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Short bio:
In 2011, Ruth became a veterinarian and started a PhD about fundamental research on the interaction of oocytes and cumulus cells in Belgium. After meeting two Japanese researchers on a conference, she decided to go for a post doc in Japan on oocyte cryopreservation. Since she felt the need to acquire complementary knowledge, she moved back to Belgium to specialise in genomics. All these specializations had in fact one purpose, to be able to work on the conservation of endangered species. That goal was reached by joining the Rhino Fertility Project In Oxford.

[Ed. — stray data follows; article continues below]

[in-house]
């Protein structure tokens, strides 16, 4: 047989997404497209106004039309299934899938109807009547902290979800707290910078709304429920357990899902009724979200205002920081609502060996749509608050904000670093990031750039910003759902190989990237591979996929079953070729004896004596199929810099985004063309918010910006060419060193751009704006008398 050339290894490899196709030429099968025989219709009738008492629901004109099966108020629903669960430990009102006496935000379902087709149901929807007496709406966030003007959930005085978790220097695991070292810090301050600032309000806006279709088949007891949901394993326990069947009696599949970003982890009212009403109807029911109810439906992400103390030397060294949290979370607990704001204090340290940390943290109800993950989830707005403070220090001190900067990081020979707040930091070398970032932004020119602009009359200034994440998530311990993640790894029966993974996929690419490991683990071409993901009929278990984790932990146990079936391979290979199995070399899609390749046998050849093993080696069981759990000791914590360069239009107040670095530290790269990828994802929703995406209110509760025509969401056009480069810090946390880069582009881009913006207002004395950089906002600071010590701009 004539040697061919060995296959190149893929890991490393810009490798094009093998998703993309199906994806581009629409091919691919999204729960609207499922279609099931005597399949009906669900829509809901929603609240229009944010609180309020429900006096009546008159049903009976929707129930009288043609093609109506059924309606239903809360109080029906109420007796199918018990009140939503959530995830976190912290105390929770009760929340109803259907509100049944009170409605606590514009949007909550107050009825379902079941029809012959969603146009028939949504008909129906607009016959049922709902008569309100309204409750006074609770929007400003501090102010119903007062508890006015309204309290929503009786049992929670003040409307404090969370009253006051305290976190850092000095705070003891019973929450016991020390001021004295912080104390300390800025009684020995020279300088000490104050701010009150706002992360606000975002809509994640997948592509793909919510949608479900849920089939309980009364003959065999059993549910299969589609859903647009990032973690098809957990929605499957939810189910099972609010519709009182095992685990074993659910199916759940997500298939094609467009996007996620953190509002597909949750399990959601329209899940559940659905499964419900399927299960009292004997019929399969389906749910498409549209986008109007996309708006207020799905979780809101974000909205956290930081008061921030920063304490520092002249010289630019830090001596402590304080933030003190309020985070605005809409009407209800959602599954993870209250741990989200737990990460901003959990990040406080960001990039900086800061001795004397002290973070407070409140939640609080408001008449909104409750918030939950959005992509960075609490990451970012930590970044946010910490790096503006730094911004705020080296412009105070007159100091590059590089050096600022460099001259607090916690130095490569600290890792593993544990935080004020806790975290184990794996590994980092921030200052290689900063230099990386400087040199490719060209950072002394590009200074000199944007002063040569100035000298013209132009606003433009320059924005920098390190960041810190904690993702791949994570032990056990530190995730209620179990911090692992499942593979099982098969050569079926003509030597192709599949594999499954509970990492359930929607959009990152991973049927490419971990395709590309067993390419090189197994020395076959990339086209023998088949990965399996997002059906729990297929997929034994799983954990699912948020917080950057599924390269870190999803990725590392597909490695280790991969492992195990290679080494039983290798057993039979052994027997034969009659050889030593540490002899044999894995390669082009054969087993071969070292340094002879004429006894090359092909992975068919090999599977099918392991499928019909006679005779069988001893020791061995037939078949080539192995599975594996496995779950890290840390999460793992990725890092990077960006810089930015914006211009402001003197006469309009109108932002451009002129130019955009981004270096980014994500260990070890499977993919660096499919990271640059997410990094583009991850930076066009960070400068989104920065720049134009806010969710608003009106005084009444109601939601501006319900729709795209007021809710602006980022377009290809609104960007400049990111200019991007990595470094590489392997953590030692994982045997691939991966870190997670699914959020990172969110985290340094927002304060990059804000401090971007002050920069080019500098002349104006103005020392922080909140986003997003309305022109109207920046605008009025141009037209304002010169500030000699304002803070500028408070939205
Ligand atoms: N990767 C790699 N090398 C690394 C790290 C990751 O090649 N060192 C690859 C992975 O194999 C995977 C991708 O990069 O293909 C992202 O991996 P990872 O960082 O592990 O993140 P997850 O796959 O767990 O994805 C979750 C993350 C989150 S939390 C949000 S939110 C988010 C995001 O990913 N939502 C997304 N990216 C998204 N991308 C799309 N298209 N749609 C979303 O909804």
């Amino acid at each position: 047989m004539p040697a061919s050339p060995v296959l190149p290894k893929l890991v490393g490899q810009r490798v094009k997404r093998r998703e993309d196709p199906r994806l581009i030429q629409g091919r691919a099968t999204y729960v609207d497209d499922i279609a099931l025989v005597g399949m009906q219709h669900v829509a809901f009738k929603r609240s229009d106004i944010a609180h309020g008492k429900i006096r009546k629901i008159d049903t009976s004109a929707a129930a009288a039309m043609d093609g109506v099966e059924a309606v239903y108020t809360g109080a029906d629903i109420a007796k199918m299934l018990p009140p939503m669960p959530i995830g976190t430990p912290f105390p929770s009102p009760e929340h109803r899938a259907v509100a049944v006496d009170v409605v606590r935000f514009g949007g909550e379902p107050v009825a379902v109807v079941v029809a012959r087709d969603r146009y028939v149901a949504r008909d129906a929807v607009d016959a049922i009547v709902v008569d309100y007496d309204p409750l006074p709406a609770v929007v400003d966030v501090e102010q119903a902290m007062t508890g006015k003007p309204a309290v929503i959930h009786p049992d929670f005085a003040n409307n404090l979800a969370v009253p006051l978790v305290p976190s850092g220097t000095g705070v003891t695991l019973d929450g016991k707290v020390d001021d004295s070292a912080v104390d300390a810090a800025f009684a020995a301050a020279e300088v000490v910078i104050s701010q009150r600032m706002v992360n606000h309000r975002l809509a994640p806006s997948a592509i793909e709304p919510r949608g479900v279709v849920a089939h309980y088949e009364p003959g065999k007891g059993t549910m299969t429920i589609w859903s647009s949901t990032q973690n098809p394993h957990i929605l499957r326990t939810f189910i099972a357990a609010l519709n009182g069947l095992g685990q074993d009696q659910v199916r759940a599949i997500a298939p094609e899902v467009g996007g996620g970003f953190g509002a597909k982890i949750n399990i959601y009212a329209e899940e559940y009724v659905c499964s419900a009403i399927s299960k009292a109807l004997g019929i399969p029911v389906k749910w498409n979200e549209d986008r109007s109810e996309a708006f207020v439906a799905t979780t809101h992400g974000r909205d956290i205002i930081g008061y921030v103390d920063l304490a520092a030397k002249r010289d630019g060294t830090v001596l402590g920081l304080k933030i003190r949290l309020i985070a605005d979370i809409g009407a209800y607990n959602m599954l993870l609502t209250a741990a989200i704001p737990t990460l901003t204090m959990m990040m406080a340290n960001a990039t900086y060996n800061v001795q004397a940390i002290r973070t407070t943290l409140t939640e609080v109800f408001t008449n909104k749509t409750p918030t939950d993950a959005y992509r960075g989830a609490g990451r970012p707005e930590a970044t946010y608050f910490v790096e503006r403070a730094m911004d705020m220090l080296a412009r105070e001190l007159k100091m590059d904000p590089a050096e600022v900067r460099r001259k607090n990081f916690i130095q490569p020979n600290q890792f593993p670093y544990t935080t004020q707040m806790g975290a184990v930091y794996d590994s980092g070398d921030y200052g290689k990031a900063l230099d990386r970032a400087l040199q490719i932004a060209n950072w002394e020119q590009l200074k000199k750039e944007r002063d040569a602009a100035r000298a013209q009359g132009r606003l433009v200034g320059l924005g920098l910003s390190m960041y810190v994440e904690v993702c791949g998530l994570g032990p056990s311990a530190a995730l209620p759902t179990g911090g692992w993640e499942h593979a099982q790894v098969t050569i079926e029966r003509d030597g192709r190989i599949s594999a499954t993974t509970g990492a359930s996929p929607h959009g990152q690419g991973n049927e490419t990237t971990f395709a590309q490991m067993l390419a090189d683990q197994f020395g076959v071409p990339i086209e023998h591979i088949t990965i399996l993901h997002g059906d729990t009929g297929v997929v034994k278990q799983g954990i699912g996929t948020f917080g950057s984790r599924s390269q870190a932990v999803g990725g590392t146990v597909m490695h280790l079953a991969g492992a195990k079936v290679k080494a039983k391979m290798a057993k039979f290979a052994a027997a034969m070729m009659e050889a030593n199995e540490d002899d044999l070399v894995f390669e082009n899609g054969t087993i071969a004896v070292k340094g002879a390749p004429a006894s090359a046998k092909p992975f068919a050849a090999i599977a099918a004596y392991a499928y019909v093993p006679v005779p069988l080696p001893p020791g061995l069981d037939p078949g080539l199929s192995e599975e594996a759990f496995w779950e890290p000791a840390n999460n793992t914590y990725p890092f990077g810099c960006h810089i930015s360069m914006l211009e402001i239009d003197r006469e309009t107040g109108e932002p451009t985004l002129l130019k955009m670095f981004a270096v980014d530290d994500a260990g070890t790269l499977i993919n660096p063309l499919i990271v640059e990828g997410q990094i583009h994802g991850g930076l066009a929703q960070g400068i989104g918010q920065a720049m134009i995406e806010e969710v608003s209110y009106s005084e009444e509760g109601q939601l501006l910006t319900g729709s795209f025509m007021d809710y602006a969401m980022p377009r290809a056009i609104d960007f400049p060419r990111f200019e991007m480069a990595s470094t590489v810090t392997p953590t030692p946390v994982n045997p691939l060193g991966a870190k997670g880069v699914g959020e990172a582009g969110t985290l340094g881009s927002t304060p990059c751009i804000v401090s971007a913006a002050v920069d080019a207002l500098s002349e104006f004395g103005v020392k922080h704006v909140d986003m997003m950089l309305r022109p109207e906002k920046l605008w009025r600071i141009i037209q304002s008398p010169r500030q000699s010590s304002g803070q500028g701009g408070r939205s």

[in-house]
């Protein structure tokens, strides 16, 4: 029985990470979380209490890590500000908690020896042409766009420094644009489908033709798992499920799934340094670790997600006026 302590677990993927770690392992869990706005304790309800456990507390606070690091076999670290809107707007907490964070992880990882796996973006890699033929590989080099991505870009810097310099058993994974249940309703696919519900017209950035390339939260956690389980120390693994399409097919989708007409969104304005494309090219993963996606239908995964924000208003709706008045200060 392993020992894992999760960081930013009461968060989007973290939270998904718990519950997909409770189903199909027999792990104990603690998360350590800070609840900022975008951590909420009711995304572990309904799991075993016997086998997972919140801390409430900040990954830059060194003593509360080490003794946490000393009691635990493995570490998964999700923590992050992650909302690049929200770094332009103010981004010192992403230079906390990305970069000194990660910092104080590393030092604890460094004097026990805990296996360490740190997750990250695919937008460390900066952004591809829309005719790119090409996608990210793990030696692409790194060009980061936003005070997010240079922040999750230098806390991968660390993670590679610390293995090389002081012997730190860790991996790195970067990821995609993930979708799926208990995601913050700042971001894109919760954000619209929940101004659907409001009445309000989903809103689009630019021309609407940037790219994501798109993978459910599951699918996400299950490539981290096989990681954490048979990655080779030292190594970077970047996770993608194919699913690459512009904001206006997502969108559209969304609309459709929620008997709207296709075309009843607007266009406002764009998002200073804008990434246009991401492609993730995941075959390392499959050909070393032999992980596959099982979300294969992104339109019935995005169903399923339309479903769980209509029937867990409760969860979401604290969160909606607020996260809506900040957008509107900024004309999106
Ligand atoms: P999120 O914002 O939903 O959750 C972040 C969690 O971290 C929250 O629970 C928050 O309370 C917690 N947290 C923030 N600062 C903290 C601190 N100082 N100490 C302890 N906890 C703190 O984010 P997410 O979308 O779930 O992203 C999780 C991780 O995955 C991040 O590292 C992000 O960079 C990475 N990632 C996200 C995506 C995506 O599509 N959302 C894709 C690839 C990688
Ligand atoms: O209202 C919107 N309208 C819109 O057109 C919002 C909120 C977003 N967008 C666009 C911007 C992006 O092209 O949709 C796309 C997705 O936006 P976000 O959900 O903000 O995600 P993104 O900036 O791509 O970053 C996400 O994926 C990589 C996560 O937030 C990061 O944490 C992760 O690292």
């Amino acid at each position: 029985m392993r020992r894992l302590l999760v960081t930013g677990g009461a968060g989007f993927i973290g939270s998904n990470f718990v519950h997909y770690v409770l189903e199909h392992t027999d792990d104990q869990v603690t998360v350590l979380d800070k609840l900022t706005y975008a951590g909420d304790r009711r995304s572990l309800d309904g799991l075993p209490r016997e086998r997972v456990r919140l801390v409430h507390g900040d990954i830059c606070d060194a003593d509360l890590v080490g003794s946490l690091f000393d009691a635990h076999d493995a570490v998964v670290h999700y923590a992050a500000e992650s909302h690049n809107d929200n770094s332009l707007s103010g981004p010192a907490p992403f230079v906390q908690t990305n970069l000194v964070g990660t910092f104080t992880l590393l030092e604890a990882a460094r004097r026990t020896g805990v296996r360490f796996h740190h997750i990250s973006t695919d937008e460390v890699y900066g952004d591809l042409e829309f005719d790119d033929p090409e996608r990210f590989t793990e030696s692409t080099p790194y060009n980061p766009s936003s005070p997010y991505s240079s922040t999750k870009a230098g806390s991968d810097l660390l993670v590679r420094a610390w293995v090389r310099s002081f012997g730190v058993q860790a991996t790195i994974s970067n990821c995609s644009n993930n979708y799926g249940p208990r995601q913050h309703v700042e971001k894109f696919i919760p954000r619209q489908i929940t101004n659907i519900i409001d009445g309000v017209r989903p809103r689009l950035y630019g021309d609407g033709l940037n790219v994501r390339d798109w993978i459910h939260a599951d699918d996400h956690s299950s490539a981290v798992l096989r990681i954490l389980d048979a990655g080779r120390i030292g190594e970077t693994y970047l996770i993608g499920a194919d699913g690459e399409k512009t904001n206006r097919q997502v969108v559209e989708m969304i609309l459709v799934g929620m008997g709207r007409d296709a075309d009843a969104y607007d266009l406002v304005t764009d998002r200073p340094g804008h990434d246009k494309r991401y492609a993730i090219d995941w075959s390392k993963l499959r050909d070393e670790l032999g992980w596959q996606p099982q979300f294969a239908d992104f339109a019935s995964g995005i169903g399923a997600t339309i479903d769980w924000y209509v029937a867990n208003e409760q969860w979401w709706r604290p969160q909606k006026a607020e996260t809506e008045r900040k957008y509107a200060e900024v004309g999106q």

The northern white rhinoceros is functionally extinct with only two females left in the world. Advanced reproductive techniques are the only option for saving the species. The ovary contains a reserve of immature oocytes in primordial follicles. Establishing methods to grow and culture these oocytes in the lab would increase the chance of successful in vitro embryo production for endangered rhinoceros species. Moreover, in order to establish culture methods, the basic physiology of the ovary needs to be revealed. In addition to investigating adult ovaries, stillborn or neonatal samples can provide insight into the development of a rhinoceros ovary.